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Contemporary Calgary Begins Constructing Gallery in Old Planetarium

Plans are forging ahead for Contemporary Calgary to move into the city’s old planetarium.

Contemporary Calgary, built from a merger between MOCA Calgary, the Art Gallery of Calgary and the Institute for Modern and Contemporary Art, was announced as the lead proponent for use of the planetarium (opened in 1967 before being replaced by a new science centre in 2011) back in spring 2014.

Since this time, the gallery has been working with the city to ensure the viability of the move. “It has been a really foundational year and a half for us,” said Erin O’Connor, Contemporary Calgary’s managing director. “We have an agreement with the city now—the actual relationship is papered, if you will.

“We are working on a short-term lease for Temporary Contemporary, which is the pop-up exhibition space that will happen in the outbuilding (an add-on structure on the north side of the Centennial Planetarium). We will be there for two years until we open in the full building.”

The gallery is hosting a gala on November 7 to raise the $1 million necessary for renovations. Lead donors have already promised $500,000.

The Temporary Contemporary space, a 7,000-square-foot room that will have four movable walls, will present a curatorial challenge, admits O’Connor, but the staff looks forward to the task.

“Temporary Contemporary will show large-scale installations, sculptures, projection mapping, performance-art programming, and, while that is happening, the rest of the building will be under construction,” said O’Connor.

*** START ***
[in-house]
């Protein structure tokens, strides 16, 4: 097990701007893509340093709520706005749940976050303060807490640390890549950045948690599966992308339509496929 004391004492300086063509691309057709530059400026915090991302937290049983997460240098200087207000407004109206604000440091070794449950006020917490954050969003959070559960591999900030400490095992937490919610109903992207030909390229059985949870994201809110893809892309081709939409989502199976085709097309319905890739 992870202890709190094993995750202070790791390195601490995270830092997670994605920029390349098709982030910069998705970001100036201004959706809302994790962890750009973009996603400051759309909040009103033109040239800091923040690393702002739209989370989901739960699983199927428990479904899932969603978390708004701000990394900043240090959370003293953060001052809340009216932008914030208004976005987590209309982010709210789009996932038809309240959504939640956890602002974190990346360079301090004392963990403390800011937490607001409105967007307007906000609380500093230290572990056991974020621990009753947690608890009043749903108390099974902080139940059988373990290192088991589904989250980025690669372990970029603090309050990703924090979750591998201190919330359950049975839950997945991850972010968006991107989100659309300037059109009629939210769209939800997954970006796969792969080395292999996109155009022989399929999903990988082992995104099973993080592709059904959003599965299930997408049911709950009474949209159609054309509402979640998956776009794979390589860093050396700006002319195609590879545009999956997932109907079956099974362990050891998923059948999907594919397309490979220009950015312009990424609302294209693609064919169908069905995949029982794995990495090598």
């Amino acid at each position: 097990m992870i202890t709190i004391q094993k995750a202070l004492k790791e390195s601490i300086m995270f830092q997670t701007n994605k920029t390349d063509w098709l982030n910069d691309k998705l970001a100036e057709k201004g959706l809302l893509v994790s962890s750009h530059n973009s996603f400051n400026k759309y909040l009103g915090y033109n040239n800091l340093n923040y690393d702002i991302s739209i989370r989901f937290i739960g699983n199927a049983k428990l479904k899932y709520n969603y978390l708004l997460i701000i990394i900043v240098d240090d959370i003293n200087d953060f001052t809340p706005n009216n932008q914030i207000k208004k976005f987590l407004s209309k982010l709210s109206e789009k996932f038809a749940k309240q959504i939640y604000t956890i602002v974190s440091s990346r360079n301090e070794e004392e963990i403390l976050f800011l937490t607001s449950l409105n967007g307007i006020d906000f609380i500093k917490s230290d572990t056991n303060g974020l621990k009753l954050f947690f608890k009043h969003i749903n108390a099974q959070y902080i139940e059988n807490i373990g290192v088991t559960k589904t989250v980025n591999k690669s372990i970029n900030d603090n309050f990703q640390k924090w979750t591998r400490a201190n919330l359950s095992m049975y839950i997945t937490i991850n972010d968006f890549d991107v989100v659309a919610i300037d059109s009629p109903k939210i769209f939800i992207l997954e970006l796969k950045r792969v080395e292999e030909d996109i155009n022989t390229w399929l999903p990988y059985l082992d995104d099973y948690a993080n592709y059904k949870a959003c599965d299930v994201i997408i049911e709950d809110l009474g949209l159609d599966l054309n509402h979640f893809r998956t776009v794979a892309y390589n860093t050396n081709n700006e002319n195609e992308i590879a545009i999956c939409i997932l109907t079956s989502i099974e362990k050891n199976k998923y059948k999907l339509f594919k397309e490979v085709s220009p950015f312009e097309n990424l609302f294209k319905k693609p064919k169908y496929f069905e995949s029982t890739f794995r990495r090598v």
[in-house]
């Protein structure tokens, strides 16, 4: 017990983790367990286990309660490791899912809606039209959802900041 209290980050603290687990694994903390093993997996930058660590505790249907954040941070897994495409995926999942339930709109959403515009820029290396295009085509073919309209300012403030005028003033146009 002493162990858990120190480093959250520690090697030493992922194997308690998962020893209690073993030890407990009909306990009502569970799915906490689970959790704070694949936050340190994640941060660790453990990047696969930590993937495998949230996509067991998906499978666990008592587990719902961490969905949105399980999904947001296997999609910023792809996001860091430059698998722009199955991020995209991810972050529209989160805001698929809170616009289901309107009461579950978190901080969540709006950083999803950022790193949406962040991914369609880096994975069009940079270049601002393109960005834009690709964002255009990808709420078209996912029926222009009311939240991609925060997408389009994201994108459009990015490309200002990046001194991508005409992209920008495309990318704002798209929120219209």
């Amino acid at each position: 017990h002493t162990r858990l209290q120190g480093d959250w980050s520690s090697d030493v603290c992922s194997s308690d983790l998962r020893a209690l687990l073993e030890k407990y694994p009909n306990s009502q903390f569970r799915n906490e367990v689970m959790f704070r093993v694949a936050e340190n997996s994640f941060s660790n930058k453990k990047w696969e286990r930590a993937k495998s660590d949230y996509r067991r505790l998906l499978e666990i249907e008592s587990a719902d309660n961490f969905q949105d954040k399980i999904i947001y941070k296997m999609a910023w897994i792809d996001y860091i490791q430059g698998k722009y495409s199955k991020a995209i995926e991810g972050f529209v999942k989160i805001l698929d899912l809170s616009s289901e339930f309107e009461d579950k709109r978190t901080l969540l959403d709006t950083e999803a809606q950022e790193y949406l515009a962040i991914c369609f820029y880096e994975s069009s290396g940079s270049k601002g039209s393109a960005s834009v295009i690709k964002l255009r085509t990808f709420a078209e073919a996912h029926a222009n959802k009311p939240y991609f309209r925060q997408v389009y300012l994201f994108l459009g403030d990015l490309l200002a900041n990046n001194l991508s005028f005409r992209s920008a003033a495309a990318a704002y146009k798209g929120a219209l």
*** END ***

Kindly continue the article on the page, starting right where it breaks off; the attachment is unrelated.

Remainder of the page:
This larger design for the rest of the building will be a collaboration between Contemporary Calgary and the city, who have a tender-and-bid process. In the final building, O’Connor notes that there will be a retail space and a cafe. “We are working on compatible space use and looking at community partners so that we animate the entire building, and fill it with programming that aligns with our mission at all times,” she said.

The announcement of the plans comes shortly after the highly anticipated reveal of the Vancouver Art Gallery’s conceptual design, but the two projects are notably different in scope. Where Contemporary Calgary is focusing on raising $1 million, with a fairly short timeline on completion, the VAG’s price tag will sit closer to $350 million, and it has already been in the works for a decade.

“We have a very practical board,” said O’Connor. “They’re big visionaries, with huge dedication and commitment, but very realistic, especially given the changes to the economy in Calgary right now. We want the vision to be achievable and affordable. Also, we want to have the shortest path (accounting for everything we have control over) to get from blueprint to reality.

“We are moving quickly to make Temporary Contemporary happen so that we can bring a cultural destination to Calgary dedicated to Modern and contemporary art as soon as possible.”

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